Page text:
Low-Temperature Synthesis of CaZrO3 Powder from Molten Salts

Authors

  • Zushu Li,

    1. Department of Materials, Imperial College London, London SW7 2AZ, UK
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  • William Edward Lee,

    1. Department of Materials, Imperial College London, London SW7 2AZ, UK
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    • *Fellow, American Ceramic Society.

  • Shaowei Zhang

    Corresponding author
    1. Department of Engineering Materials, University of Sheffield, Sheffield S1 3JD, UK
      †Author to whom correspondence should be addressed. e-mail: s.zhang@sheffield.ac.uk
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    • **Member, American Ceramic Society.

    • Hubei Province Key Lab of Refractories and Ceramics, Wuhan University of Science and Technology, Wuhan 430081, Hubei, China.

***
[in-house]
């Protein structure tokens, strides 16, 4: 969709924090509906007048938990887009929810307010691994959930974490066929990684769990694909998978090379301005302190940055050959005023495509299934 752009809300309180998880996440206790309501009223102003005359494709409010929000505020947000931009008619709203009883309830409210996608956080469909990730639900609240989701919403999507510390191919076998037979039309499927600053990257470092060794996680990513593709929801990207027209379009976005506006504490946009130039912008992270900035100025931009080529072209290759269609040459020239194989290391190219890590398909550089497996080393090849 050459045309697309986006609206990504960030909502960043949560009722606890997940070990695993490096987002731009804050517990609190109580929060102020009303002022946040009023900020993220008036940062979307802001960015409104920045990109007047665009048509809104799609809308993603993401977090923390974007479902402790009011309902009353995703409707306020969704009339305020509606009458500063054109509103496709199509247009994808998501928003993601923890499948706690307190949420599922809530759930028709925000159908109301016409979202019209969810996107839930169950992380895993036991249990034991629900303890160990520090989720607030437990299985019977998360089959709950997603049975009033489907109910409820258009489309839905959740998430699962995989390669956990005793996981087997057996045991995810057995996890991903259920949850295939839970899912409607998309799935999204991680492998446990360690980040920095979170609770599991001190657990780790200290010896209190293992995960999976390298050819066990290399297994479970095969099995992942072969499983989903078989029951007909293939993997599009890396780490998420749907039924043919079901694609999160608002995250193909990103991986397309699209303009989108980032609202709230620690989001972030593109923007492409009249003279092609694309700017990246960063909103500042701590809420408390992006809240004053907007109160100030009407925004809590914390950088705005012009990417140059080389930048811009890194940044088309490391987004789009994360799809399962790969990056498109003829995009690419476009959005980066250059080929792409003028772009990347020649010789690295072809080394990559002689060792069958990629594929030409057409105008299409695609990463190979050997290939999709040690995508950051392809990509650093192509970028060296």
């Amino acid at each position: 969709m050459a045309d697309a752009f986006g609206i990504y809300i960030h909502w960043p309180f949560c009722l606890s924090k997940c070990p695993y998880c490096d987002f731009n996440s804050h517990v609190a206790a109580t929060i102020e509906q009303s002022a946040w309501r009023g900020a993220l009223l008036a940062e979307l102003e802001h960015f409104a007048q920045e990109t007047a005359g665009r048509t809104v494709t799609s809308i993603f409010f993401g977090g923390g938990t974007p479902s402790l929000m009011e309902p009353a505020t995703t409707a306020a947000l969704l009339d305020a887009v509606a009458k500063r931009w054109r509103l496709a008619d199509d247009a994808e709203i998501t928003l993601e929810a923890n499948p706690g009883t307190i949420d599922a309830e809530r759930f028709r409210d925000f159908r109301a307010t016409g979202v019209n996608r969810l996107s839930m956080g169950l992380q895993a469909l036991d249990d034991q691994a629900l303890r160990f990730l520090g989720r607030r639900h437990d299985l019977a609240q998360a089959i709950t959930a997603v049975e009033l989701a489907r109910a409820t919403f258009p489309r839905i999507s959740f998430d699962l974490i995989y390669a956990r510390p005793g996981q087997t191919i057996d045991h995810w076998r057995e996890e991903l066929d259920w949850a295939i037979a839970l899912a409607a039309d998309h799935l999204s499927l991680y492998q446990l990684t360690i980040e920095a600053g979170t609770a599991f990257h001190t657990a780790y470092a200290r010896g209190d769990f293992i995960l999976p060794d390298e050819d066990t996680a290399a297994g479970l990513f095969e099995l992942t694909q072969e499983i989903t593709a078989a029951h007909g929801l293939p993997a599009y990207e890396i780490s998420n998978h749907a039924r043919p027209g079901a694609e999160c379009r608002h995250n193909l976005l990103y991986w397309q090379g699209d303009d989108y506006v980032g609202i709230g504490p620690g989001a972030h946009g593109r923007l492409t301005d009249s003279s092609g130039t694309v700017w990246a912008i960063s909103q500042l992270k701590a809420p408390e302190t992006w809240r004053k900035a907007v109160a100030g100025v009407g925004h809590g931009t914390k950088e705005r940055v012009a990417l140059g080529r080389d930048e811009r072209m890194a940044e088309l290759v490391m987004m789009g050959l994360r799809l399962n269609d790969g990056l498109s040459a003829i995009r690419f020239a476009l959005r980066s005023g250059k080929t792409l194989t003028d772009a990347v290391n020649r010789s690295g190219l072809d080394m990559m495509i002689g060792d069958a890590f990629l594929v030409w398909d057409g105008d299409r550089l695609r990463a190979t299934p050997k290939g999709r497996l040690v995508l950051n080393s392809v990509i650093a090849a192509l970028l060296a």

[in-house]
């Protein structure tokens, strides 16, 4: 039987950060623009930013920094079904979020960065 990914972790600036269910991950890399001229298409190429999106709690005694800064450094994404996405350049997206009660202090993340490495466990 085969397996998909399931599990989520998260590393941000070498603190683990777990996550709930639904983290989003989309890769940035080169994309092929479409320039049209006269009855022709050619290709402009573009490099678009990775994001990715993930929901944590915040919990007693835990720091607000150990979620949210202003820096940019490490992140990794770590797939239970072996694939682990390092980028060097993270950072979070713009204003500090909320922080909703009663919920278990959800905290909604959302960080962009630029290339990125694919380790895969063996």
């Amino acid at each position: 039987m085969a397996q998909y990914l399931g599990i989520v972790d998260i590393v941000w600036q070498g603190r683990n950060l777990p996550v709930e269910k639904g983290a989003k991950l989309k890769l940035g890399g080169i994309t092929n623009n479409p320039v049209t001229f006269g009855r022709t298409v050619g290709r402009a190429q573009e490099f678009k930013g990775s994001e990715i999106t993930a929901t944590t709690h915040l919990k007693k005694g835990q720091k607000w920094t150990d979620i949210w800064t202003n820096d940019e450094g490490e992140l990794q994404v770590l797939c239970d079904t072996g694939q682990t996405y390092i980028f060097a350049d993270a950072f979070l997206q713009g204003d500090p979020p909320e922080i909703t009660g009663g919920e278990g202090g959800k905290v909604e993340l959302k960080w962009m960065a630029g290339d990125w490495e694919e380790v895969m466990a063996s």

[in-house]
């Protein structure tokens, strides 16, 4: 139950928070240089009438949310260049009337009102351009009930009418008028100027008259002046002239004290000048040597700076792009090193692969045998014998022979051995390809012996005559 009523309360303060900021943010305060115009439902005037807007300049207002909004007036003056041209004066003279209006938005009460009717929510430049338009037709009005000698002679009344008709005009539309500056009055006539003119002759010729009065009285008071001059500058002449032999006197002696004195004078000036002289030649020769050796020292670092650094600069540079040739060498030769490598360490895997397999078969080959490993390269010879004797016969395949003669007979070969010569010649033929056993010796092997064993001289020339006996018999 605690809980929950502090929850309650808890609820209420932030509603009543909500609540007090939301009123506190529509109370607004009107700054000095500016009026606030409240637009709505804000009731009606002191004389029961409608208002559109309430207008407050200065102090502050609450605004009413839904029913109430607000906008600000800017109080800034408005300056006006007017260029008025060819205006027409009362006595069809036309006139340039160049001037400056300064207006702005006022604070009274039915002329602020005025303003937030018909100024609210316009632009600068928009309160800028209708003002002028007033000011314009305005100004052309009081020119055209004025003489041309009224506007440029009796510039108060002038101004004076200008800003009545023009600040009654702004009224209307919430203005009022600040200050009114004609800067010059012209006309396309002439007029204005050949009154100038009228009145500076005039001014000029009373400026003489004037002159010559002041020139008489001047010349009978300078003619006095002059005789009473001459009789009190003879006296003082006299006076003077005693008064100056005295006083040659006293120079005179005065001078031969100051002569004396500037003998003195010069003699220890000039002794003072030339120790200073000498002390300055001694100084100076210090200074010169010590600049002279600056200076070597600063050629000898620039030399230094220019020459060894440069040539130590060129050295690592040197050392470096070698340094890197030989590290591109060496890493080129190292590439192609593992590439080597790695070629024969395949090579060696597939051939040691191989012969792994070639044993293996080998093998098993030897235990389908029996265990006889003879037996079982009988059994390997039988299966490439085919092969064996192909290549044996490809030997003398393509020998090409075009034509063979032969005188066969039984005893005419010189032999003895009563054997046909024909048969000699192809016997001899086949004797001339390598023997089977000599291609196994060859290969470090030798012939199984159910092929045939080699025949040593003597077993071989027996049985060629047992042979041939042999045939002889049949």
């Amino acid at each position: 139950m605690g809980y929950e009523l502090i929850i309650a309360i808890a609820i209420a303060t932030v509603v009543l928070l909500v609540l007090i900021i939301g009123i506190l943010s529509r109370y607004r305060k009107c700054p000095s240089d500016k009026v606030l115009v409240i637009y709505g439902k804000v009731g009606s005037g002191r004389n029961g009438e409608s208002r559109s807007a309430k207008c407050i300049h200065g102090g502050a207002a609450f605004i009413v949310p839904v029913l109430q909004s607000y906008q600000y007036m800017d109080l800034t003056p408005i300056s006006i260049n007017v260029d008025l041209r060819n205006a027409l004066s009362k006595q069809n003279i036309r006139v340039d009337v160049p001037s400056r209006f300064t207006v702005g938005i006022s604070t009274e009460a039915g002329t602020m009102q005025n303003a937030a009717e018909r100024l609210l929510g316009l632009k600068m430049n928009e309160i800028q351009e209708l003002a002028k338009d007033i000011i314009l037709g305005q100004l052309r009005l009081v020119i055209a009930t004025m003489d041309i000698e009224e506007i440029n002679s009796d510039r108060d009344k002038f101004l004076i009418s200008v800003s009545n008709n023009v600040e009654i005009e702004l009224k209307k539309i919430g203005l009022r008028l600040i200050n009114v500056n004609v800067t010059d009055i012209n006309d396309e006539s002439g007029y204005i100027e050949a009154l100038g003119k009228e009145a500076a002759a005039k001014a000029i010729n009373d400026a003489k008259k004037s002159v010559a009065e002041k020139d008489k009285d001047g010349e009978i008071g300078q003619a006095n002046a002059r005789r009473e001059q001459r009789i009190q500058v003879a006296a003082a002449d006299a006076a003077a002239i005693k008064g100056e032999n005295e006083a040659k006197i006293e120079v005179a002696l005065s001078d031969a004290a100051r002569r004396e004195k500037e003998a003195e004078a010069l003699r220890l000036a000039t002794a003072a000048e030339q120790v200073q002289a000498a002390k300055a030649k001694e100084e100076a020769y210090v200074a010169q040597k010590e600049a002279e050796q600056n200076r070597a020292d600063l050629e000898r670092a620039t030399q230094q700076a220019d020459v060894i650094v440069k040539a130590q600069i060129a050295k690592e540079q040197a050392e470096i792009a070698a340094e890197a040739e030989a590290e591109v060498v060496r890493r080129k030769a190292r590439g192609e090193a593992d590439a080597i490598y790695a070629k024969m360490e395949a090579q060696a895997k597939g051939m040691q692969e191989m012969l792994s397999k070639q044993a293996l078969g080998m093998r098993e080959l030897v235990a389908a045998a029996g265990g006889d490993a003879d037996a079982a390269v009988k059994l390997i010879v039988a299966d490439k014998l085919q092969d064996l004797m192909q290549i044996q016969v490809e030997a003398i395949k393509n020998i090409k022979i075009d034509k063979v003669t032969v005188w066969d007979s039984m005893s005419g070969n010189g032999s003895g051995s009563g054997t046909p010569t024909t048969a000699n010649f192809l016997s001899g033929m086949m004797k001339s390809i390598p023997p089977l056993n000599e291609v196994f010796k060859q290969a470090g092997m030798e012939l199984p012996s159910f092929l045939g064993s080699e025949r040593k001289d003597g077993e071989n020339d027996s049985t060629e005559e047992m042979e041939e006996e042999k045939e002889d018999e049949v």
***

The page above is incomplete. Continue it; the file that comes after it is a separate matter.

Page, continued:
• J. W. Halloran—contributing editor

  • This work was financially supported by Engineering and Physical Sciences Research Council (EPSRC), UK (grant numbers GR/S60037/01 and GR/S99211/01).

†Author to whom correspondence should be addressed. e-mail: s.zhang@sheffield.ac.uk

Abstract

Calcium zirconate (CaZrO3) powder was synthesized using calcium chloride (CaCl2), sodium carbonate (Na2CO3), and zirconia (ZrO2) powders. On heating, CaCl2 reacted with Na2CO3 to form NaCl and CaCO3. NaCl–Na2CO3 molten salts provided a liquid reaction medium for the formation of CaZrO3 from in situ-formed CaCO3 (or CaO) and ZrO2. CaZrO3 started to form at about 700°C, increasing in amount with increasing temperature and reaction time, with a concomitant decrease in CaCO3 (or CaO) and ZrO2 contents. After washing with hot-distilled water, the samples heated for 5 h at 1050°C were single-phase CaZrO3 with 0.5–1.0 μm grain size.

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